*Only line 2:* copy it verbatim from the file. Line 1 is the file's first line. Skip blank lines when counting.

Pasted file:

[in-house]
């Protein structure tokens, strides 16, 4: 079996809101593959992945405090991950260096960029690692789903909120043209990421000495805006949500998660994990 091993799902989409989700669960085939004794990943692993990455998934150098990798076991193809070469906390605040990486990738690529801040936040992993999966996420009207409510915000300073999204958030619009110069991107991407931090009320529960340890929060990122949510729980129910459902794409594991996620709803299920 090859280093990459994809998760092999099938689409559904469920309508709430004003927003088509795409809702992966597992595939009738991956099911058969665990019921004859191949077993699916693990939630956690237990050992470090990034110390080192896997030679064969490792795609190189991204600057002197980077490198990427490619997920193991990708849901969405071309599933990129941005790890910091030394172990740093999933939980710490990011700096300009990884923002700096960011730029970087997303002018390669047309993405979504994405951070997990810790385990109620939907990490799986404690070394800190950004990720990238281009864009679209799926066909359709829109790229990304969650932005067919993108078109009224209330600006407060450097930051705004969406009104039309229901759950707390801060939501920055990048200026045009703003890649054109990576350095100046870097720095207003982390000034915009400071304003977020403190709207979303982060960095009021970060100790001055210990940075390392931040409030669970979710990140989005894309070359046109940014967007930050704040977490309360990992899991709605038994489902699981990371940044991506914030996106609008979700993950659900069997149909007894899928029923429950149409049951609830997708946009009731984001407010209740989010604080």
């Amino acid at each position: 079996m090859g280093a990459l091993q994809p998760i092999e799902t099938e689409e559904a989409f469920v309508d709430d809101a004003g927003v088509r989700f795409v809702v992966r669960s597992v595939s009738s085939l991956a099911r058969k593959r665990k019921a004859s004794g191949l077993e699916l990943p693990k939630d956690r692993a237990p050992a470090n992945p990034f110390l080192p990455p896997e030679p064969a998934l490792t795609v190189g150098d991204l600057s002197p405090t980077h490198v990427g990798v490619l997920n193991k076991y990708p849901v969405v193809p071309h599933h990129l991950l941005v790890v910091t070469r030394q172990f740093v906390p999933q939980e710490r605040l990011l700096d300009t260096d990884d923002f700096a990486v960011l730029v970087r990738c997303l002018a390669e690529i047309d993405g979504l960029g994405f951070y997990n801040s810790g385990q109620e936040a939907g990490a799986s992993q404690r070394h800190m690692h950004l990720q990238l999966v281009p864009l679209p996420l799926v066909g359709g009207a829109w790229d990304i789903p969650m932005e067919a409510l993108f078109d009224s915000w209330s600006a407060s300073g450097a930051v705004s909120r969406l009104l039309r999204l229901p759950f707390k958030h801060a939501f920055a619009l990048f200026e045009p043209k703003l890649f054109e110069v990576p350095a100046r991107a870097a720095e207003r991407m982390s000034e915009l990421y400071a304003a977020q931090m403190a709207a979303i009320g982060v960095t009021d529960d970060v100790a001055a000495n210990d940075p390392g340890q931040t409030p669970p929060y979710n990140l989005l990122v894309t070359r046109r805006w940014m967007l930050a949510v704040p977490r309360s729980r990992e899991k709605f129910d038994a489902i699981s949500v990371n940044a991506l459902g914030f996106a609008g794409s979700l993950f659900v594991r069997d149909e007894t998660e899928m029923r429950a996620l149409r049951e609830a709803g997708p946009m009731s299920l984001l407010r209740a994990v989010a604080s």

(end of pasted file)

């Protein structure tokens, strides 16, 4: 079996809101593959992945405090991950260096960029690692789903909120043209990421000495805006949500998660994990 091993799902989409989700669960085939004794990943692993990455998934150098990798076991193809070469906390605040990486990738690529801040936040992993999966996420009207409510915000300073999204958030619009110069991107991407931090009320529960340890929060990122949510729980129910459902794409594991996620709803299920 090859280093990459994809998760092999099938689409559904469920309508709430004003927003088509795409809702992966597992595939009738991956099911058969665990019921004859191949077993699916693990939630956690237990050992470090990034110390080192896997030679064969490792795609190189991204600057002197980077490198990427490619997920193991990708849901969405071309599933990129941005790890910091030394172990740093999933939980710490990011700096300009990884923002700096960011730029970087997303002018390669047309993405979504994405951070997990810790385990109620939907990490799986404690070394800190950004990720990238281009864009679209799926066909359709829109790229990304969650932005067919993108078109009224209330600006407060450097930051705004969406009104039309229901759950707390801060939501920055990048200026045009703003890649054109990576350095100046870097720095207003982390000034915009400071304003977020403190709207979303982060960095009021970060100790001055210990940075390392931040409030669970979710990140989005894309070359046109940014967007930050704040977490309360990992899991709605038994489902699981990371940044991506914030996106609008979700993950659900069997149909007894899928029923429950149409049951609830997708946009009731984001407010209740989010604080």